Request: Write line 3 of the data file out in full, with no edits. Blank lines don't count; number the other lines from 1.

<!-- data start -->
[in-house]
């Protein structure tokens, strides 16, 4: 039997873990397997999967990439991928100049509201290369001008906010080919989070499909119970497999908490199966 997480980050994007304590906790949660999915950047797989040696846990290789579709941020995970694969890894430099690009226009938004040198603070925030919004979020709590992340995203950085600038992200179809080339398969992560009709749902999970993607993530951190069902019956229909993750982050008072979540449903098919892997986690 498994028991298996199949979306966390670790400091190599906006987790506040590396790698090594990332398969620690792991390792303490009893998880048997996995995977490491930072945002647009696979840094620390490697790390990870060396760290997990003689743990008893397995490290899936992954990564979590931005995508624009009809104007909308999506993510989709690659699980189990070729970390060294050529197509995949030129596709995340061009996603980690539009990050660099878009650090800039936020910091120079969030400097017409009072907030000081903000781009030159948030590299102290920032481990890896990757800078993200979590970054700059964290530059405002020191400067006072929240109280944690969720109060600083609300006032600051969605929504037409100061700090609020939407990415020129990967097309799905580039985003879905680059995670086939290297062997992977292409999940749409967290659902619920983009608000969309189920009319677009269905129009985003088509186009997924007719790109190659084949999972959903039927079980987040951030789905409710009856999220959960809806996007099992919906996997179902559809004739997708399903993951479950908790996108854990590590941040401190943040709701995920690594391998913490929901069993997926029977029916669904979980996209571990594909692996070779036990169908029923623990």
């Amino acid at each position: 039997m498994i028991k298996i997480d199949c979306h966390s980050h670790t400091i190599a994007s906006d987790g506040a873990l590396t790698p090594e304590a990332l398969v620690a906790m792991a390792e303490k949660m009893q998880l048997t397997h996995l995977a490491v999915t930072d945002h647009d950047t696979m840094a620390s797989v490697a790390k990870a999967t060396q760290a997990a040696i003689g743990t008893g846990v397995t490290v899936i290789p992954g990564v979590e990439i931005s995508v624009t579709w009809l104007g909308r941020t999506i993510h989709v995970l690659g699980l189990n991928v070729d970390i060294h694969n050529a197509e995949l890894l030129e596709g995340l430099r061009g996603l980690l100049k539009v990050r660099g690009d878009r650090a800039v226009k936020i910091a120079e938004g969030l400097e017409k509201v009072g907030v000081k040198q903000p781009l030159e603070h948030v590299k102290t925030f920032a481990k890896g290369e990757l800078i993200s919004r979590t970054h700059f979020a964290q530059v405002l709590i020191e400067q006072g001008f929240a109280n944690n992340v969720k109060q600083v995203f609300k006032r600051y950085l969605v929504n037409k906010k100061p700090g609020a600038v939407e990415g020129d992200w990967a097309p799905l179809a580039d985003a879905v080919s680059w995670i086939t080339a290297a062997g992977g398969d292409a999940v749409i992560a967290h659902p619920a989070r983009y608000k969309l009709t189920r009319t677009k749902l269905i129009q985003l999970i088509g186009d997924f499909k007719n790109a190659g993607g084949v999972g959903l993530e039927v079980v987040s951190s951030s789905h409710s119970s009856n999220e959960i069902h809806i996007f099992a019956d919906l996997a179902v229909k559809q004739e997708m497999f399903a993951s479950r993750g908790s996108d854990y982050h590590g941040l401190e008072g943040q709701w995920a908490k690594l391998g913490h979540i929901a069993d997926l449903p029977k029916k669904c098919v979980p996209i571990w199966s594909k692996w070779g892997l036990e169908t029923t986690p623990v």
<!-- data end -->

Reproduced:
């Amino acid at each position: 039997m498994i028991k298996i997480d199949c979306h966390s980050h670790t400091i190599a994007s906006d987790g506040a873990l590396t790698p090594e304590a990332l398969v620690a906790m792991a390792e303490k949660m009893q998880l048997t397997h996995l995977a490491v999915t930072d945002h647009d950047t696979m840094a620390s797989v490697a790390k990870a999967t060396q760290a997990a040696i003689g743990t008893g846990v397995t490290v899936i290789p992954g990564v979590e990439i931005s995508v624009t579709w009809l104007g909308r941020t999506i993510h989709v995970l690659g699980l189990n991928v070729d970390i060294h694969n050529a197509e995949l890894l030129e596709g995340l430099r061009g996603l980690l100049k539009v990050r660099g690009d878009r650090a800039v226009k936020i910091a120079e938004g969030l400097e017409k509201v009072g907030v000081k040198q903000p781009l030159e603070h948030v590299k102290t925030f920032a481990k890896g290369e990757l800078i993200s919004r979590t970054h700059f979020a964290q530059v405002l709590i020191e400067q006072g001008f929240a109280n944690n992340v969720k109060q600083v995203f609300k006032r600051y950085l969605v929504n037409k906010k100061p700090g609020a600038v939407e990415g020129d992200w990967a097309p799905l179809a580039d985003a879905v080919s680059w995670i086939t080339a290297a062997g992977g398969d292409a999940v749409i992560a967290h659902p619920a989070r983009y608000k969309l009709t189920r009319t677009k749902l269905i129009q985003l999970i088509g186009d997924f499909k007719n790109a190659g993607g084949v999972g959903l993530e039927v079980v987040s951190s951030s789905h409710s119970s009856n999220e959960i069902h809806i996007f099992a019956d919906l996997a179902v229909k559809q004739e997708m497999f399903a993951s479950r993750g908790s996108d854990y982050h590590g941040l401190e008072g943040q709701w995920a908490k690594l391998g913490h979540i929901a069993d997926l449903p029977k029916k669904c098919v979980p996209i571990w199966s594909k692996w070779g892997l036990e169908t029923t986690p623990v």